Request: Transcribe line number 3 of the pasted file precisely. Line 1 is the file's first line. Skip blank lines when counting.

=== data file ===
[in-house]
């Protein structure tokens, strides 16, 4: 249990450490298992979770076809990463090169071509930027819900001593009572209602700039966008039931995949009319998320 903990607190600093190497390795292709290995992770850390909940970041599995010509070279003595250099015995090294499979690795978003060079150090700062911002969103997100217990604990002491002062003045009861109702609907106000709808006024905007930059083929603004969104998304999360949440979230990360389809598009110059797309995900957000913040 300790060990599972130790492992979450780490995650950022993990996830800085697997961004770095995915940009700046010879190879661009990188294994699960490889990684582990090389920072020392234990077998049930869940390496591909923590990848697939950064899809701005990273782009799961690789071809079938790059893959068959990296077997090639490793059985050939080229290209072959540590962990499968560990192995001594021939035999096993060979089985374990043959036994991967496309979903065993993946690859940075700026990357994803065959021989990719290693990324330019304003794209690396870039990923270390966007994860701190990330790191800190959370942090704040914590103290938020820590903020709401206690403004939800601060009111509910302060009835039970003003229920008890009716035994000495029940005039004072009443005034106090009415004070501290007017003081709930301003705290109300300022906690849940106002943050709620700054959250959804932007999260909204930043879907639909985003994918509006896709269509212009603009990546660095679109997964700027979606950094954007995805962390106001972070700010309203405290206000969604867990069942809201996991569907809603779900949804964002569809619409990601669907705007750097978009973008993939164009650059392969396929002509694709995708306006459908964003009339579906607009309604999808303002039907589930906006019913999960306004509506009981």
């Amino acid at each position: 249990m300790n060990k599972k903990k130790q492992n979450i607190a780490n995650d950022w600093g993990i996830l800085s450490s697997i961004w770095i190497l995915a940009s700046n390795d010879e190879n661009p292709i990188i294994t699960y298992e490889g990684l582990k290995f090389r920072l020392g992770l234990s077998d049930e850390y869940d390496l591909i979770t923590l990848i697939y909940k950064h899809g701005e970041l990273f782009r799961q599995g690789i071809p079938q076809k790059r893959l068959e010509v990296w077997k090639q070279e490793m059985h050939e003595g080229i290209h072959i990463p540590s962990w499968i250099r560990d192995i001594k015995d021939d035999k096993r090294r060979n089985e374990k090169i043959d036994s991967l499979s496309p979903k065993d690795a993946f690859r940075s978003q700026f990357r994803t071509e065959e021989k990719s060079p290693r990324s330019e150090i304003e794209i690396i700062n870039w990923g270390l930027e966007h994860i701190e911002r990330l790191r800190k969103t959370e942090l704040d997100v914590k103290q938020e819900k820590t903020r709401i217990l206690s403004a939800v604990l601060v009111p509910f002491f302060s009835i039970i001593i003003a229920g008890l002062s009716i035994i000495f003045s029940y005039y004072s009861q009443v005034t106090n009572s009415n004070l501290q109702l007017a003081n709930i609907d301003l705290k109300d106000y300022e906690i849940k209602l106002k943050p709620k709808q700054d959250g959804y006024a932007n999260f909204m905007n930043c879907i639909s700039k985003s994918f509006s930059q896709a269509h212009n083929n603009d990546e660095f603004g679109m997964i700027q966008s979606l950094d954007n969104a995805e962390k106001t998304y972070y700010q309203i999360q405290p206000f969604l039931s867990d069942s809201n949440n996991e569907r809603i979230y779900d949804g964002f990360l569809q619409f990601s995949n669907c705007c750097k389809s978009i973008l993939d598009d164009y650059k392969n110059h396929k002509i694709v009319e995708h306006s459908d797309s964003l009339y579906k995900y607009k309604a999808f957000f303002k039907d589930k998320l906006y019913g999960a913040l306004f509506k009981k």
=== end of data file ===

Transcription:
């Amino acid at each position: 249990m300790n060990k599972k903990k130790q492992n979450i607190a780490n995650d950022w600093g993990i996830l800085s450490s697997i961004w770095i190497l995915a940009s700046n390795d010879e190879n661009p292709i990188i294994t699960y298992e490889g990684l582990k290995f090389r920072l020392g992770l234990s077998d049930e850390y869940d390496l591909i979770t923590l990848i697939y909940k950064h899809g701005e970041l990273f782009r799961q599995g690789i071809p079938q076809k790059r893959l068959e010509v990296w077997k090639q070279e490793m059985h050939e003595g080229i290209h072959i990463p540590s962990w499968i250099r560990d192995i001594k015995d021939d035999k096993r090294r060979n089985e374990k090169i043959d036994s991967l499979s496309p979903k065993d690795a993946f690859r940075s978003q700026f990357r994803t071509e065959e021989k990719s060079p290693r990324s330019e150090i304003e794209i690396i700062n870039w990923g270390l930027e966007h994860i701190e911002r990330l790191r800190k969103t959370e942090l704040d997100v914590k103290q938020e819900k820590t903020r709401i217990l206690s403004a939800v604990l601060v009111p509910f002491f302060s009835i039970i001593i003003a229920g008890l002062s009716i035994i000495f003045s029940y005039y004072s009861q009443v005034t106090n009572s009415n004070l501290q109702l007017a003081n709930i609907d301003l705290k109300d106000y300022e906690i849940k209602l106002k943050p709620k709808q700054d959250g959804y006024a932007n999260f909204m905007n930043c879907i639909s700039k985003s994918f509006s930059q896709a269509h212009n083929n603009d990546e660095f603004g679109m997964i700027q966008s979606l950094d954007n969104a995805e962390k106001t998304y972070y700010q309203i999360q405290p206000f969604l039931s867990d069942s809201n949440n996991e569907r809603i979230y779900d949804g964002f990360l569809q619409f990601s995949n669907c705007c750097k389809s978009i973008l993939d598009d164009y650059k392969n110059h396929k002509i694709v009319e995708h306006s459908d797309s964003l009339y579906k995900y607009k309604a999808f957000f303002k039907d589930k998320l906006y019913g999960a913040l306004f509506k009981k």